Growing Dendrites: Brain-Based Learning, Governmentality and Ways of being a Person

By James Wong.

Published by The Humanities Collection

Format Price
Article: Print $US10.00
Article: Electronic $US5.00

My paper examines the recent development in education practices at the elementary and secondary school levels involving brain-based learning from a Foucauldian perspective. In this paper, I draw out the connection between brain-based learning and what Foucault calls “governmentality,” a way of governing populations by focusing on their welfare and improving their condition. Foucault argues such governing requires the development of bodies of knowledge on various features of individuals’ behavior, which though aimed at benefiting individuals are inextricably intertwined with ways to discipline those same individuals. I examine how brain-based learning initiatives, with their recommendations for new learning and teaching competencies, could potentially mould the behavior of not only children but their teachers and care-providers as well. Yet, I argue that the connection of brain-based learning to discipline is but one aspect of knowledge gained through research on the brain and learning. Following philosopher Ian Hacking, I contend that such knowledge opens up possibilities of new ways of being a person. Our perceptions of learners and educators, as well as their perceptions of themselves, are shaped by the ways in which they are categorized based on knowledge gain through such research, what Hacking calls “human kinds.”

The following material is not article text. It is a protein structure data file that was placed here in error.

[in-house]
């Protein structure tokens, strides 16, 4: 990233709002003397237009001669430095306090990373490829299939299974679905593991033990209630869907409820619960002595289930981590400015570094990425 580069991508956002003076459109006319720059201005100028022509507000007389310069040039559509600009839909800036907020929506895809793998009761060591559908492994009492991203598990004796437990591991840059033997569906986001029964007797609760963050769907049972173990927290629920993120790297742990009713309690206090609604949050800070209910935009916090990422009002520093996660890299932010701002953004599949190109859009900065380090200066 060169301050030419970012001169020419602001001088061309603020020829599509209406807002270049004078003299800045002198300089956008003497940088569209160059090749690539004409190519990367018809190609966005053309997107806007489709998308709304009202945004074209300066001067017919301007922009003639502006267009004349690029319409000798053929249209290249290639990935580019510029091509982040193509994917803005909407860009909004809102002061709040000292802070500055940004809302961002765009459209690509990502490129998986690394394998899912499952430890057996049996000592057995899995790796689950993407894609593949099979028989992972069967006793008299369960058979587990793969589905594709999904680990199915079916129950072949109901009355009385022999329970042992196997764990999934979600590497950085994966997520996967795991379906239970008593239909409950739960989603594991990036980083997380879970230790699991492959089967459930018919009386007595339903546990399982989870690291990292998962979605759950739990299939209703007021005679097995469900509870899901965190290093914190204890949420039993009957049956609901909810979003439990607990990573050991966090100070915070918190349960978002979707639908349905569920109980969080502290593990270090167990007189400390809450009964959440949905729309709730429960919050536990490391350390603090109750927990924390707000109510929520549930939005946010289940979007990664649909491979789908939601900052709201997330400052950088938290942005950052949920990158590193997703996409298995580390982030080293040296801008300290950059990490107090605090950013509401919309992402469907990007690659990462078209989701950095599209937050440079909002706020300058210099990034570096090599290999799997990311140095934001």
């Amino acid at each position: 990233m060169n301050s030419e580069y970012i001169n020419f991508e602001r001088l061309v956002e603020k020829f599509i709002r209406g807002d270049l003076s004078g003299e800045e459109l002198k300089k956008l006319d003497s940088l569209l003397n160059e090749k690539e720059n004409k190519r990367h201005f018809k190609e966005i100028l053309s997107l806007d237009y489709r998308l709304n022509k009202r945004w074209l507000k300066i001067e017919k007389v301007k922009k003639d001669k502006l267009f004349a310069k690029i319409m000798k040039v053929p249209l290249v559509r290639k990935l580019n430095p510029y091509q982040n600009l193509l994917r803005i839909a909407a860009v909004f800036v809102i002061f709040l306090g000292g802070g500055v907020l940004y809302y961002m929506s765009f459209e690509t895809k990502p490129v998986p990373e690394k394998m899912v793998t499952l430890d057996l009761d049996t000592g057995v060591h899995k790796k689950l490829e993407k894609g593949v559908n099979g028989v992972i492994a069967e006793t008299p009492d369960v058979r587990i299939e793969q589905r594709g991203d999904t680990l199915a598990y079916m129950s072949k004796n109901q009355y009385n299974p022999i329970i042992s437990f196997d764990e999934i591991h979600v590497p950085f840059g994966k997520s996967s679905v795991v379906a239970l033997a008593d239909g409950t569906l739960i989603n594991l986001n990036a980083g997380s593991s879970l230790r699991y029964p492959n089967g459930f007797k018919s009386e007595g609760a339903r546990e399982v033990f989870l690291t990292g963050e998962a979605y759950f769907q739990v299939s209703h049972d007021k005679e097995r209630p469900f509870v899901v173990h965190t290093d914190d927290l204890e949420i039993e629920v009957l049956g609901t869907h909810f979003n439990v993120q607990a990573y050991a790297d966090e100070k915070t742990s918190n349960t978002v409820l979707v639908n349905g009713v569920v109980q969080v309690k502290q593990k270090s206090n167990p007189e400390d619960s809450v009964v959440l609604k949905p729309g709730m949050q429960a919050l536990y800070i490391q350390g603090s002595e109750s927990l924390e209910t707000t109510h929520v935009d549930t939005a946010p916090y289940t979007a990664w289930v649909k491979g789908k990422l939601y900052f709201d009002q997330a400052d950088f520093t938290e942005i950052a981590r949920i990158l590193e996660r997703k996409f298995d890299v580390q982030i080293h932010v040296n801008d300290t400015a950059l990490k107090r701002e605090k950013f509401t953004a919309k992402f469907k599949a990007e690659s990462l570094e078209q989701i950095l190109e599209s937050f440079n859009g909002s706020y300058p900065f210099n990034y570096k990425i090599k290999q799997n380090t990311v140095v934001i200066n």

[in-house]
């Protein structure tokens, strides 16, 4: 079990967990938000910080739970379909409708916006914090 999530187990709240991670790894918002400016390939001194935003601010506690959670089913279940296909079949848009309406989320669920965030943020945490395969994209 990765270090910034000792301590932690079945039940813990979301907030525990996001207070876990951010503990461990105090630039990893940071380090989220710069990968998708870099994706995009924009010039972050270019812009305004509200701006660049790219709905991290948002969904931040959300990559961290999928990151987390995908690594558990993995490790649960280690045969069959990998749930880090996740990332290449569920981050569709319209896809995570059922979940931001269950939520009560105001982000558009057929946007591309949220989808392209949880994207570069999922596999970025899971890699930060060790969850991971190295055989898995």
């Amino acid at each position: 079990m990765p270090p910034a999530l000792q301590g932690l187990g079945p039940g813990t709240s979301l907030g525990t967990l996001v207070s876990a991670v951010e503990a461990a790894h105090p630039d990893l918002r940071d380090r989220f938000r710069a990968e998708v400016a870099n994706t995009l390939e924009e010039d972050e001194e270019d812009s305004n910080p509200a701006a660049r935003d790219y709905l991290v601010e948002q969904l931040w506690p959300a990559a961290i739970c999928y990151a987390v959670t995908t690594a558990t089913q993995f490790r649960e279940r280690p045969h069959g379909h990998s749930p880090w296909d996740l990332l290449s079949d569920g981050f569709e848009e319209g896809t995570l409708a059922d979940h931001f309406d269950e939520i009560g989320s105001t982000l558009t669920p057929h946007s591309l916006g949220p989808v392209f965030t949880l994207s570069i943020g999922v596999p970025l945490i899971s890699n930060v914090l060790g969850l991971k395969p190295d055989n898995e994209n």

Keywords: Foucault, Education, Governmentality, Human Kinds

The International Journal of the Humanities, Volume 5, Issue 12, pp.73-78. Article: Print (Spiral Bound). Article: Electronic (PDF File; 461.596KB).

James Wong

Associate Professor, Department of Philosophy, Wilfrid Lauier University, Canada

My research lies in the intersection between Foucault and analytic philosophy. I am currently working on autonomy in Foucault.


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